Tanabata

What: The meeting of two stars, lovers who can only meet once a year.

When: July 7th

Tanabata

Tanabata, the Festival of the Weaver, comes from the legend of Vega and Altair, two lovers who can only meet once a year, on Tanabata. The legend says that Vega, the Weaver Star, gave up her weaving during her honeymoon with Altair, the Cowherd Star. As a punishment, she was banished to the Eastern part of the sky, while Altair was on the western. The pair can only cross the river between the two halves of the sky once a year.

Tanabata festivals are held in shopping districts and attract huge crowds each year. People write their hopes and concerns or poems about the two lovers on strips of long paper and decorate the house with them. The city of Sendai has the largest and most famous festival, with more than three thousand bamboo poles decorating the city.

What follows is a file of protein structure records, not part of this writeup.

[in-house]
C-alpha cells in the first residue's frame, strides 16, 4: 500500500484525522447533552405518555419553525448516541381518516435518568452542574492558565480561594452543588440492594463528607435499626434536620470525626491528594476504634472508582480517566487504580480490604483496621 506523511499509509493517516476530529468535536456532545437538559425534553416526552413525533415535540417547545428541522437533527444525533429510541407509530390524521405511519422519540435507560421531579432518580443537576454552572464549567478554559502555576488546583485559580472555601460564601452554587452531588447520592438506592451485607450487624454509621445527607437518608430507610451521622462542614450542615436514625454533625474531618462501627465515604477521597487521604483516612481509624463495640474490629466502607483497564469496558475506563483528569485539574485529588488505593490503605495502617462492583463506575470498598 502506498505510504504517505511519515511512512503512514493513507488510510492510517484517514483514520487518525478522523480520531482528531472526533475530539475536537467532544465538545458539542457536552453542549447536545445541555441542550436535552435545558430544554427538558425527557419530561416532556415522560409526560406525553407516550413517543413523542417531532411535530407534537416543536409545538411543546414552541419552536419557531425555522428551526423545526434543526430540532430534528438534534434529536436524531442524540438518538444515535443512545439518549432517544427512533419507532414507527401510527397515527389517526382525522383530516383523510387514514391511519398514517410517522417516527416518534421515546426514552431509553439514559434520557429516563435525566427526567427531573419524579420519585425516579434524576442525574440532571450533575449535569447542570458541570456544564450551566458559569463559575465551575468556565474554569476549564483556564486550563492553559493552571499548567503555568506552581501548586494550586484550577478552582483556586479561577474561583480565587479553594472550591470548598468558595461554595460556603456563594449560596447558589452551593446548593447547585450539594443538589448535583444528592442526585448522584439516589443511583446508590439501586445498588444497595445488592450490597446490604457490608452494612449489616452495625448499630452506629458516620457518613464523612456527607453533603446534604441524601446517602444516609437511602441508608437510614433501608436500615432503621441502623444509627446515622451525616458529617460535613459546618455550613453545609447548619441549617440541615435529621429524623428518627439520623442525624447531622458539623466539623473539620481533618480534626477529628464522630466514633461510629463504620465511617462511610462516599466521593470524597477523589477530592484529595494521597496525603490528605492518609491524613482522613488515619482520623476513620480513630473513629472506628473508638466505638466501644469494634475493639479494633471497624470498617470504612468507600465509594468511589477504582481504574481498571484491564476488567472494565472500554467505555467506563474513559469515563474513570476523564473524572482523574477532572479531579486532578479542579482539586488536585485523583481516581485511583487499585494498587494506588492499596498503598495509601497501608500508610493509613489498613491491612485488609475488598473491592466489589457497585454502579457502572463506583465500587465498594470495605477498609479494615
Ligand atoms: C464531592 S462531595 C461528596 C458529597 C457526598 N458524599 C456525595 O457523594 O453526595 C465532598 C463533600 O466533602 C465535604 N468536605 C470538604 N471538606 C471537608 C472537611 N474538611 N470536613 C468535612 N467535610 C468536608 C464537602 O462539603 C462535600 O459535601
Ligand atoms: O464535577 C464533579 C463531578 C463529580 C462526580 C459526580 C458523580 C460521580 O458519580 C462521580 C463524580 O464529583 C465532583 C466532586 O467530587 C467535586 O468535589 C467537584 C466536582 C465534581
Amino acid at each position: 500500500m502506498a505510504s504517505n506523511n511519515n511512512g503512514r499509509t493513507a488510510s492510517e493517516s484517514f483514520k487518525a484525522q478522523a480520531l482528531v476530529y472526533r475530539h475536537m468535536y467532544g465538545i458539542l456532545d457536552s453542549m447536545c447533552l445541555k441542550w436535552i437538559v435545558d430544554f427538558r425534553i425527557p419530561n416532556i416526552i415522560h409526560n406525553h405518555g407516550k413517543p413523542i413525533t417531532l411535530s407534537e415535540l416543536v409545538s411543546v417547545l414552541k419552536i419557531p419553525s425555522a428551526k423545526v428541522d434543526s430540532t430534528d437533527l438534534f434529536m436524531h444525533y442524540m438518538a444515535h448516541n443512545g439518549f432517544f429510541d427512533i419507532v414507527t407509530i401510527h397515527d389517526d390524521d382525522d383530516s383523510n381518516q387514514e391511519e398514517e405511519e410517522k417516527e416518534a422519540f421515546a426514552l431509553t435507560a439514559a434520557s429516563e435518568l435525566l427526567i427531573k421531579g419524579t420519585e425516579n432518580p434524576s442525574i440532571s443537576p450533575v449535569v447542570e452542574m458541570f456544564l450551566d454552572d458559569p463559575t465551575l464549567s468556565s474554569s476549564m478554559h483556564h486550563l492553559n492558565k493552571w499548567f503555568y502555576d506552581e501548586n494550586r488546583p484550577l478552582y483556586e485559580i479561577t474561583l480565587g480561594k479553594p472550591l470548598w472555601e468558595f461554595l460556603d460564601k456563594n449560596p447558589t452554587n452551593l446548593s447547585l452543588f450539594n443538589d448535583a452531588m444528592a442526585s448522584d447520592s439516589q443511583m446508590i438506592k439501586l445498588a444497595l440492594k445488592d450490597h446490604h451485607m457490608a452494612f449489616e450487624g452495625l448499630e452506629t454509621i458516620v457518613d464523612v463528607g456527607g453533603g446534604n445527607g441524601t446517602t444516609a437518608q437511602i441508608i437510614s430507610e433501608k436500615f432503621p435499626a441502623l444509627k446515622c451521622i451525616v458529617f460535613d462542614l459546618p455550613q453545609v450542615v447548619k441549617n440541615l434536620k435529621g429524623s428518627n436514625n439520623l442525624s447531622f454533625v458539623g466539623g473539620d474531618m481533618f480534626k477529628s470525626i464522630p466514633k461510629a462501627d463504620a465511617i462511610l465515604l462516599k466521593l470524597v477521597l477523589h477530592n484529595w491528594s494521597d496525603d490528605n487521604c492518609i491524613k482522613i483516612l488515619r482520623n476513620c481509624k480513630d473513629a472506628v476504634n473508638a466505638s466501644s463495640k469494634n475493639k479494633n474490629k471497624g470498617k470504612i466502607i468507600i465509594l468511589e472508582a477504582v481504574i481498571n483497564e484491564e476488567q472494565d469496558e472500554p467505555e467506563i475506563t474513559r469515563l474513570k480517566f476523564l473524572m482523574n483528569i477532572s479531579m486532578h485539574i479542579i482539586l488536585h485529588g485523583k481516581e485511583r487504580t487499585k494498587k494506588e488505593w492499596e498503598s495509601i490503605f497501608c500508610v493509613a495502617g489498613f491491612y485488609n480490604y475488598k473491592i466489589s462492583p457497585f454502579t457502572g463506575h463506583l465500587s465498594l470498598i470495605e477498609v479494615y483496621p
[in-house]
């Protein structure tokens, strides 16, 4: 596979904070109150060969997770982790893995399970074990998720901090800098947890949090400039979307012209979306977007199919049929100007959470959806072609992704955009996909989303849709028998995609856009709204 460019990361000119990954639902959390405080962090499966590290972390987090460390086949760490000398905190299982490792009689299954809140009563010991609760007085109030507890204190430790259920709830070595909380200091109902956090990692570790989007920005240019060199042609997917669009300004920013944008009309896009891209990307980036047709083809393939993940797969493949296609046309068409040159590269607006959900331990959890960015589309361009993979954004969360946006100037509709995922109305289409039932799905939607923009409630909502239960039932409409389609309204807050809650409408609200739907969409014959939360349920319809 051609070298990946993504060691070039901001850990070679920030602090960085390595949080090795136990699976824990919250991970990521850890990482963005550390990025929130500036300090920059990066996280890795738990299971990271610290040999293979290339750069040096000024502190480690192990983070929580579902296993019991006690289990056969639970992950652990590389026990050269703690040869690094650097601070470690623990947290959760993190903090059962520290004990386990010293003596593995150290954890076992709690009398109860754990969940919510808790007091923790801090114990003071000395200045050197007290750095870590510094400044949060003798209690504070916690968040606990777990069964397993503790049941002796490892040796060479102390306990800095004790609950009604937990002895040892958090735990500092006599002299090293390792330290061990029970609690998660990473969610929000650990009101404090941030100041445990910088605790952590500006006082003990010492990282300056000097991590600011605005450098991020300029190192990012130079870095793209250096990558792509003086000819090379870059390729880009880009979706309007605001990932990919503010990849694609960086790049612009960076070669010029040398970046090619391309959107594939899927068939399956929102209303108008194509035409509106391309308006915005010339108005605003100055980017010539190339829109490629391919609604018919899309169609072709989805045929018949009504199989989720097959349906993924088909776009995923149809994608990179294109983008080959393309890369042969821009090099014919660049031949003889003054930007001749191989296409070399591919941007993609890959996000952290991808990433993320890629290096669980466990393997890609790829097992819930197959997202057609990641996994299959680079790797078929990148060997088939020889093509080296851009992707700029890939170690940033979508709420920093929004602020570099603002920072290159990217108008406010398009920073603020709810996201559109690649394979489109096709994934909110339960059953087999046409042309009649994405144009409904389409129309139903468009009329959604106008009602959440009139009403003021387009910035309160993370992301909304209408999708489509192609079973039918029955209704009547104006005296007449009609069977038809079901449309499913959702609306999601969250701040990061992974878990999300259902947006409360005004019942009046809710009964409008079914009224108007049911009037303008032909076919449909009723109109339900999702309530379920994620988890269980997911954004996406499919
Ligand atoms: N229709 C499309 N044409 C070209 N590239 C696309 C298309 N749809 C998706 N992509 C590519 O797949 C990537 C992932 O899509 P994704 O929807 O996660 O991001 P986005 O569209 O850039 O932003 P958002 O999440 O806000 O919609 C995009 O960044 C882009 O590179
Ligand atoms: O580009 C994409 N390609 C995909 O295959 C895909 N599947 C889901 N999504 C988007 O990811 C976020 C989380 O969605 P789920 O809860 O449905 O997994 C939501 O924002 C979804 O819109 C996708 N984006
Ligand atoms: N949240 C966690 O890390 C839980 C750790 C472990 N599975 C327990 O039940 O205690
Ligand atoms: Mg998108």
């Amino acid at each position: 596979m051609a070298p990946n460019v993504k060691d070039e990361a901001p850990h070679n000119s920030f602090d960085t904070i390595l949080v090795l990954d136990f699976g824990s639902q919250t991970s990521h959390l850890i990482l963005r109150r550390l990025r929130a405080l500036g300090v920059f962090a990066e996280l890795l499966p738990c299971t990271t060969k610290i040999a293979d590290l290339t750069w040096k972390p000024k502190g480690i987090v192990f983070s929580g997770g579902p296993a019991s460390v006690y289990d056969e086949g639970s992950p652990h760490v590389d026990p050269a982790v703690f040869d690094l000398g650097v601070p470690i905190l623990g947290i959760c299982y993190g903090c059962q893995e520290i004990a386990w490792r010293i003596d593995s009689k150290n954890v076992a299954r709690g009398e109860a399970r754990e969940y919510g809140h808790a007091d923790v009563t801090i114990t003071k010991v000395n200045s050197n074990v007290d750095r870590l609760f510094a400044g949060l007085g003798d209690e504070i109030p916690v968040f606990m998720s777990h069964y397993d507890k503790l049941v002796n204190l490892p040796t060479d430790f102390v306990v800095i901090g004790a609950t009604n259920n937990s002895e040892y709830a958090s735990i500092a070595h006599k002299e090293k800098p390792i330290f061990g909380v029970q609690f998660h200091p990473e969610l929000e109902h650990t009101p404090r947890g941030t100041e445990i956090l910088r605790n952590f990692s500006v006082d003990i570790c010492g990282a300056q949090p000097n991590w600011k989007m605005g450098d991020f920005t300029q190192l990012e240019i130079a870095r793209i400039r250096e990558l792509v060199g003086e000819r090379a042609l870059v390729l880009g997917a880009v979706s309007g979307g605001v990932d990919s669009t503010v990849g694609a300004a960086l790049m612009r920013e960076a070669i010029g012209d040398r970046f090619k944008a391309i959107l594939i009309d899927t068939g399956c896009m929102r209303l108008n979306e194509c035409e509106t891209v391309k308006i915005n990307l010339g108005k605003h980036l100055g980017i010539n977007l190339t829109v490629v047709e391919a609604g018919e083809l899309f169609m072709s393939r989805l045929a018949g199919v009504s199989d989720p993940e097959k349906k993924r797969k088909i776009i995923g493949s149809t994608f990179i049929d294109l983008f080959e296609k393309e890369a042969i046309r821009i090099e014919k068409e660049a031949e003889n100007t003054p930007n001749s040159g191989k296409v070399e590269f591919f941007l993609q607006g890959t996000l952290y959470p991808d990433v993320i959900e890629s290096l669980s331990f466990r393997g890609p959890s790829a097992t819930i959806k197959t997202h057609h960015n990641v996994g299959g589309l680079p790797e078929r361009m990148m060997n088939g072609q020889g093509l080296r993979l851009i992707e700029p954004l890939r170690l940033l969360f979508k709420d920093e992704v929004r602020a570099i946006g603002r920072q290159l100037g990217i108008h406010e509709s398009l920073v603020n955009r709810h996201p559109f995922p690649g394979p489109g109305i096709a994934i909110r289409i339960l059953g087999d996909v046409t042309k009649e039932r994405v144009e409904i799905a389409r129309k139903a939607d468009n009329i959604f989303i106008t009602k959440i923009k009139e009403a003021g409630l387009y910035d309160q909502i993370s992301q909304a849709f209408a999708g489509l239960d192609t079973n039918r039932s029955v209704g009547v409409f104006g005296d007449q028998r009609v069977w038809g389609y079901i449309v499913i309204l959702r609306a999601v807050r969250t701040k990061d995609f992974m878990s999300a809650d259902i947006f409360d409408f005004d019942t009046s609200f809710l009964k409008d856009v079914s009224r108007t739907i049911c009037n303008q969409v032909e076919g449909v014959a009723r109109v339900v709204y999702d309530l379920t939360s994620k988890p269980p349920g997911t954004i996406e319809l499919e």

History

Historically there were a lot of traditions that went along with Tanabata, though they are unsure when these first started. Seven foods were used as an offering, a seven-piece orchestra play, seven poems are composed, a ball is bounced seven-hundred times, seven rhymes are sung, and wine is drank seven times that day.

Like the Bon Festival, the month this holiday falls in varies by region, either July 7th or August 7th. In the city of Sendai, which holds the largest Tanabata celebration, it is held in August. Normally, Tanabata falls before the Bon Festival, which is why for many years it was celebrated as a time when markers were erected to call the spirits of ancestors.